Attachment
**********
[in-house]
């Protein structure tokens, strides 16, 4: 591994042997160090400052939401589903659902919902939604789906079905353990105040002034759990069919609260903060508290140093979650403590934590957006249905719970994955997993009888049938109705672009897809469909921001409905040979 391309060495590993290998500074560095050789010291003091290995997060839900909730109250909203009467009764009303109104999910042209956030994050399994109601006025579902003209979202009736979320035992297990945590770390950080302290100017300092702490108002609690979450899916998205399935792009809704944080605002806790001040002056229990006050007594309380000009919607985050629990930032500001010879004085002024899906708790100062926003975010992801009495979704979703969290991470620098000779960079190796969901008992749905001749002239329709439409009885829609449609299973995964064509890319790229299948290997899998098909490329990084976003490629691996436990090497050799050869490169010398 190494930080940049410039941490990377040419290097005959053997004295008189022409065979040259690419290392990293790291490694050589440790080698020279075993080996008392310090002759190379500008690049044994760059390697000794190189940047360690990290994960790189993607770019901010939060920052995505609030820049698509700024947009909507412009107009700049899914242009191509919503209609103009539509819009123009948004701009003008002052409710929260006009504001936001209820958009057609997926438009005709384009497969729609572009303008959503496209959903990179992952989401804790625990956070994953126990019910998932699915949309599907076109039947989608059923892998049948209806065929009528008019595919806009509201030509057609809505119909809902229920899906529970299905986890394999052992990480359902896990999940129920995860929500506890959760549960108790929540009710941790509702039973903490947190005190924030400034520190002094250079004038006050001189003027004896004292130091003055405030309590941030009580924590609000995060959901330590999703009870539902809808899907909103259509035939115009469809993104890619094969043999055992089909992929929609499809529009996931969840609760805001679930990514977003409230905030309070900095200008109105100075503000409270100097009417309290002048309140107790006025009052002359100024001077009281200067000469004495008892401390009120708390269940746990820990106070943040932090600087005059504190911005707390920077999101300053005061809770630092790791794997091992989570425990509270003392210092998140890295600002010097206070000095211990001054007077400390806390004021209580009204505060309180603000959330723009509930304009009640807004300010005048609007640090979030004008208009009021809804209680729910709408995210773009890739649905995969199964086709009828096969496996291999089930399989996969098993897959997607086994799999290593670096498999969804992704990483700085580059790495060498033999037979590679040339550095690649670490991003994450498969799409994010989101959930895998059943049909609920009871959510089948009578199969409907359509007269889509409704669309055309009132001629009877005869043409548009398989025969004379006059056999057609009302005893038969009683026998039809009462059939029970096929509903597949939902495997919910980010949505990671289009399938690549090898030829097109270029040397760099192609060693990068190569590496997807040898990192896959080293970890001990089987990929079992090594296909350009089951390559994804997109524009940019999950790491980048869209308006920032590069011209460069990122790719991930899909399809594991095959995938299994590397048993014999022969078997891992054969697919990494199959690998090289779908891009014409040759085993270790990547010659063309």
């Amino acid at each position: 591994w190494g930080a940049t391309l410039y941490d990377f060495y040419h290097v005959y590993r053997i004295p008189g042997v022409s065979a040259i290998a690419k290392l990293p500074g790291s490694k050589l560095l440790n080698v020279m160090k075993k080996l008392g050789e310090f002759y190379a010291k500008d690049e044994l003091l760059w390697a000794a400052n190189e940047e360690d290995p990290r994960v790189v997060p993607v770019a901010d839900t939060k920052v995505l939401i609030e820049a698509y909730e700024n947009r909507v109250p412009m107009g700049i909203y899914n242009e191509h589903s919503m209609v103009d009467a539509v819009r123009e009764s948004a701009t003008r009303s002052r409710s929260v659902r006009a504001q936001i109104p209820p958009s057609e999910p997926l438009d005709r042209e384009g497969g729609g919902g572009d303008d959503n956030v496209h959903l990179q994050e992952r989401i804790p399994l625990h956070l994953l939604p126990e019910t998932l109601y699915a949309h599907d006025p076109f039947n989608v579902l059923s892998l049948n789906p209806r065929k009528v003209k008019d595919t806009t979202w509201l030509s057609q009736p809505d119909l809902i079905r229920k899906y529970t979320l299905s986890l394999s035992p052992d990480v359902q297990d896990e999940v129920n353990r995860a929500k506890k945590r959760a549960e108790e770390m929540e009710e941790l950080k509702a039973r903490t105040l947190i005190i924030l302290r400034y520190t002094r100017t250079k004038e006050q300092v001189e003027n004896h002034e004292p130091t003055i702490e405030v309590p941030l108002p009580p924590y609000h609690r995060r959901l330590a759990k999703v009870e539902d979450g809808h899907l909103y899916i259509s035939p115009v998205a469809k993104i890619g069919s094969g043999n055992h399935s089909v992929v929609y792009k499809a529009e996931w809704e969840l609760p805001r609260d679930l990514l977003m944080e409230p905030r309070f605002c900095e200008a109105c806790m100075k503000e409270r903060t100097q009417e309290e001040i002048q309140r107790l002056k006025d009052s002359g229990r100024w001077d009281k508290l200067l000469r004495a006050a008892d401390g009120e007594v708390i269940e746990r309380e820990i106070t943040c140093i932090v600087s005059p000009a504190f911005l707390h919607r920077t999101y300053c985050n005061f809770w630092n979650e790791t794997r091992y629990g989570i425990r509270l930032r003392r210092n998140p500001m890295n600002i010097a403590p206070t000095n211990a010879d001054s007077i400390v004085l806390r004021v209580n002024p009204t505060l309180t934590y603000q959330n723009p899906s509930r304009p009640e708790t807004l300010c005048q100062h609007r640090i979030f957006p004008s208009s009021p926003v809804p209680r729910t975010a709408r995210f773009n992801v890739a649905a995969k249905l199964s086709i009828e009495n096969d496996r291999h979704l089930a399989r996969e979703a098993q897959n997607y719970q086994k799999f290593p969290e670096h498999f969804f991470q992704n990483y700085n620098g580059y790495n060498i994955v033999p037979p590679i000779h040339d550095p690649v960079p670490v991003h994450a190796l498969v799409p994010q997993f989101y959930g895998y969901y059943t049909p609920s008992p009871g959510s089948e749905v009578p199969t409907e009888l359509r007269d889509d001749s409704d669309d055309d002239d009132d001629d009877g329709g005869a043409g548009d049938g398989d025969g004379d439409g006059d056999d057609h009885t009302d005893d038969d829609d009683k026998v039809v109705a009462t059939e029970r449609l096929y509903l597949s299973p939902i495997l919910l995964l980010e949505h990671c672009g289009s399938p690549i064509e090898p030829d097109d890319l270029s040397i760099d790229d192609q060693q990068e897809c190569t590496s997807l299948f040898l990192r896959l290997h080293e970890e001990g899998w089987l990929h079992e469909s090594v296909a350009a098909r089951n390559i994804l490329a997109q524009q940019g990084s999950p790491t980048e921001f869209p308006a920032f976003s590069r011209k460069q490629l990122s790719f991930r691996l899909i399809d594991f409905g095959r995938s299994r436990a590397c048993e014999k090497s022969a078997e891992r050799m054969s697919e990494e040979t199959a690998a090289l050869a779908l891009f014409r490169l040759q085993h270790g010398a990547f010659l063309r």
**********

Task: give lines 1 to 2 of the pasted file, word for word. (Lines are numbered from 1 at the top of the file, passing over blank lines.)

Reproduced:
[in-house]
């Protein structure tokens, strides 16, 4: 591994042997160090400052939401589903659902919902939604789906079905353990105040002034759990069919609260903060508290140093979650403590934590957006249905719970994955997993009888049938109705672009897809469909921001409905040979 391309060495590993290998500074560095050789010291003091290995997060839900909730109250909203009467009764009303109104999910042209956030994050399994109601006025579902003209979202009736979320035992297990945590770390950080302290100017300092702490108002609690979450899916998205399935792009809704944080605002806790001040002056229990006050007594309380000009919607985050629990930032500001010879004085002024899906708790100062926003975010992801009495979704979703969290991470620098000779960079190796969901008992749905001749002239329709439409009885829609449609299973995964064509890319790229299948290997899998098909490329990084976003490629691996436990090497050799050869490169010398 190494930080940049410039941490990377040419290097005959053997004295008189022409065979040259690419290392990293790291490694050589440790080698020279075993080996008392310090002759190379500008690049044994760059390697000794190189940047360690990290994960790189993607770019901010939060920052995505609030820049698509700024947009909507412009107009700049899914242009191509919503209609103009539509819009123009948004701009003008002052409710929260006009504001936001209820958009057609997926438009005709384009497969729609572009303008959503496209959903990179992952989401804790625990956070994953126990019910998932699915949309599907076109039947989608059923892998049948209806065929009528008019595919806009509201030509057609809505119909809902229920899906529970299905986890394999052992990480359902896990999940129920995860929500506890959760549960108790929540009710941790509702039973903490947190005190924030400034520190002094250079004038006050001189003027004896004292130091003055405030309590941030009580924590609000995060959901330590999703009870539902809808899907909103259509035939115009469809993104890619094969043999055992089909992929929609499809529009996931969840609760805001679930990514977003409230905030309070900095200008109105100075503000409270100097009417309290002048309140107790006025009052002359100024001077009281200067000469004495008892401390009120708390269940746990820990106070943040932090600087005059504190911005707390920077999101300053005061809770630092790791794997091992989570425990509270003392210092998140890295600002010097206070000095211990001054007077400390806390004021209580009204505060309180603000959330723009509930304009009640807004300010005048609007640090979030004008208009009021809804209680729910709408995210773009890739649905995969199964086709009828096969496996291999089930399989996969098993897959997607086994799999290593670096498999969804992704990483700085580059790495060498033999037979590679040339550095690649670490991003994450498969799409994010989101959930895998059943049909609920009871959510089948009578199969409907359509007269889509409704669309055309009132001629009877005869043409548009398989025969004379006059056999057609009302005893038969009683026998039809009462059939029970096929509903597949939902495997919910980010949505990671289009399938690549090898030829097109270029040397760099192609060693990068190569590496997807040898990192896959080293970890001990089987990929079992090594296909350009089951390559994804997109524009940019999950790491980048869209308006920032590069011209460069990122790719991930899909399809594991095959995938299994590397048993014999022969078997891992054969697919990494199959690998090289779908891009014409040759085993270790990547010659063309």